Some carbon standards such as Gold Standard require a statement/clarification from the government proving such an adjustment. Due to environmental integrity, the host country may forego claiming the emission reduction/removal outcome of a voluntary market project by applying a corresponding adjustment to reporting its progress towards achieving its NDC, so that the level of effort required to achieve its targets remains unchanged.

Without a clear policy on carbon accounting, especially on double claiming, private and international investment in carbon capture projects could slow. It is proposed that the government authorize projects in agriculture, involving private investment, for use by any international mitigation objective, with the corresponding adjustment. This will help to get the best possible price for these generated carbon credits, making the projects viable and benefiting the farmers. Indian farmers can greatly benefit from the growing demand for voluntary carbon credits.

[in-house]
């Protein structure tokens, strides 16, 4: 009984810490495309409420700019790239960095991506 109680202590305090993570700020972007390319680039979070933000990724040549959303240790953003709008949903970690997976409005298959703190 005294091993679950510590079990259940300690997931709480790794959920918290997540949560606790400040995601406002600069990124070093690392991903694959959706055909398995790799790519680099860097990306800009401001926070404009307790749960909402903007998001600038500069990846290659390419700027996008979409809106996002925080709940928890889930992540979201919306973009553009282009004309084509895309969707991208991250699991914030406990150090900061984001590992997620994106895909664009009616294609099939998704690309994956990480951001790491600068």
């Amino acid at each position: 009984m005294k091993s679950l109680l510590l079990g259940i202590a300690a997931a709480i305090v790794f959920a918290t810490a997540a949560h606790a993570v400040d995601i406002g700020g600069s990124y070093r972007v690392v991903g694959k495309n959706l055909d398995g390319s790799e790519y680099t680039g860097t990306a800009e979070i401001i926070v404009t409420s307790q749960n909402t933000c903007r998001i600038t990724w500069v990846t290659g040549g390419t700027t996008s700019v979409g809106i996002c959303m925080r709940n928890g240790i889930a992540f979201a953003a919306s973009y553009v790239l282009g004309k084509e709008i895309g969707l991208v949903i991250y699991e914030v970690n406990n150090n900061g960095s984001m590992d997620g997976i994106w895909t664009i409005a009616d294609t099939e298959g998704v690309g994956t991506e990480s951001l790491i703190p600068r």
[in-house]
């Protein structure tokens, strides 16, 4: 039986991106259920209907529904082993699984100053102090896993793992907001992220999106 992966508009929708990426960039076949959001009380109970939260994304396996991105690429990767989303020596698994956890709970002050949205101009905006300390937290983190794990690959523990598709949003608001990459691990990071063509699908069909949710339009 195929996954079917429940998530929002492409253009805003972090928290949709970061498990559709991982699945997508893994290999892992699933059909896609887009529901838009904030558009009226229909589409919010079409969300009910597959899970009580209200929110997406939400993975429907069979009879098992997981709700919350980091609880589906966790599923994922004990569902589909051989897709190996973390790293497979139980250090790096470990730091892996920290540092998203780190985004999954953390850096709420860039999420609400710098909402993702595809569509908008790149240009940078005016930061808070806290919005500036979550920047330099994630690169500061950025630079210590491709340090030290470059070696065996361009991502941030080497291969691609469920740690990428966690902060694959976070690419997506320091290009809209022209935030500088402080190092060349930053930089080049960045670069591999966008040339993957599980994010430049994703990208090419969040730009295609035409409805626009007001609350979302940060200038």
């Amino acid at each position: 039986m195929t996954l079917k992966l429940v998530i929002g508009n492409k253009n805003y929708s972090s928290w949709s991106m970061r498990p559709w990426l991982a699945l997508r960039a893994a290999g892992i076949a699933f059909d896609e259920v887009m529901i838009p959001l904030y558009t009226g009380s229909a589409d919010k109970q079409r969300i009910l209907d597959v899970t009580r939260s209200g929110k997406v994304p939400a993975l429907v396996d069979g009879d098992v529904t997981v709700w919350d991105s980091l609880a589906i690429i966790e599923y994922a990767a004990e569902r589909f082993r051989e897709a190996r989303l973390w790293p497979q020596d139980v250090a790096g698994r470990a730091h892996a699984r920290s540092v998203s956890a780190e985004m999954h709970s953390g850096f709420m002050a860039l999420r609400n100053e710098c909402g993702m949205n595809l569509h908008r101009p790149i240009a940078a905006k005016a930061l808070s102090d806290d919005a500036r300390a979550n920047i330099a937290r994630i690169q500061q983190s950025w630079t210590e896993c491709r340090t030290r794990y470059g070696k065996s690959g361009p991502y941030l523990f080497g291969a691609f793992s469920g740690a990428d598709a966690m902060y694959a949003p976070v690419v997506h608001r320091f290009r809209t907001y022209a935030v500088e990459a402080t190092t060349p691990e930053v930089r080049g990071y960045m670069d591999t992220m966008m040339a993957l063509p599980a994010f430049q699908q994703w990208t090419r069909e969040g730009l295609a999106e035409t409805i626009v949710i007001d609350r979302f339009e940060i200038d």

India has 44 million hectares of area under rice cultivation. Transplanted paddy rice is one of the major sources of methane, accounting for about 8-10% of global anthropogenic methane emissions. Transplanted paddy rice is also very water-intensive. It takes about 3,000 to 4,000 liters of water to produce one kg of rice. It also means a significant amount of electricity consumption for pumping water. Conversion of transplanted paddy rice to direct seeded rice (DSR) or alternate wetting and drying (AWD) techniques can lead to a reduction of around 2 tCO2e/hectare/season, reduce water consumption by 30-40% and improve the profitability of farmers by around Rs 8,000 to 10,000 per hectare per season.